October 23rd, 2008
A wonderful performance of profound beauty and elegance last night by Marilyn Crispell at the Chapel Performance Space in Wallingford.
Famously turned on to jazz through the music of John Coltrane, pianist Marilyn Crispell was relatively unknown in 1978 when multi-instrumentalist and composer Anthony Braxton happened to hear her. Immediately awed by her capabilities, Braxton soon made Crispell his principal pianist for well over 10 years – including in his great ’80s quartet featuring Mark Dresser and Gerry Hemingway. With Braxton, Crispell performed some of the most complex music of the time with extraordinary precision, power, and grace, establishing herself as one of the most virtuosic and fiercely-expressive pianists around.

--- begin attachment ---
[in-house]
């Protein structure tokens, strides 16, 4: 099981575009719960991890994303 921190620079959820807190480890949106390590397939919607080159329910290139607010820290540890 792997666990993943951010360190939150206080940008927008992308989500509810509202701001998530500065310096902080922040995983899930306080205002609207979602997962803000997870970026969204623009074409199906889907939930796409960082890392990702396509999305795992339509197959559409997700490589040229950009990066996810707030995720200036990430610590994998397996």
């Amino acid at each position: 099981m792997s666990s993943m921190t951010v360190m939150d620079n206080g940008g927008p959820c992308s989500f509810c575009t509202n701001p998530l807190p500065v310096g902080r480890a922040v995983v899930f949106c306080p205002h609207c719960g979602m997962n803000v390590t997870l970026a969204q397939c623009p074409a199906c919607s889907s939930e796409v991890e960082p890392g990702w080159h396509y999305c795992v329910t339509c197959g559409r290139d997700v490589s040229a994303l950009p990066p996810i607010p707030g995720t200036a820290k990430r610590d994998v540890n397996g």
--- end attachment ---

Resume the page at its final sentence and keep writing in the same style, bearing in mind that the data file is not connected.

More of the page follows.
More recently, Crispell has developed an increasingly romantic and jazz-influenced vocabulary. A string of successful albums for ECM, including the triumphant Nothing Ever Was, Anyway: The Music of Annette Peacock (1997), debuted her trio of Gary Peacock and Paul Motian. Almost immediately the group was widely regarded as among the most significant piano trios since Bill Evans, Scott LaFaro, and Paul Motian first convened. Crispell’s most recent effort, a solo disc called Vignettes, presents her at her most effusive, performing both compositions and free improvisations, and producing beautiful performances.
Click here for the complete schedule for the rest of the upcoming shows at the 2008 Earshot Jazz Festival
Photograph by editorial photographer Daniel Sheehan a photojournalist specializing in portrait photography and photojournalism for publications and corporations. He is also a Seattle wedding photographer photographing weddings with an unobtrusive, story-telling approach creating artistic documentary photographs of Seattle wedding photography.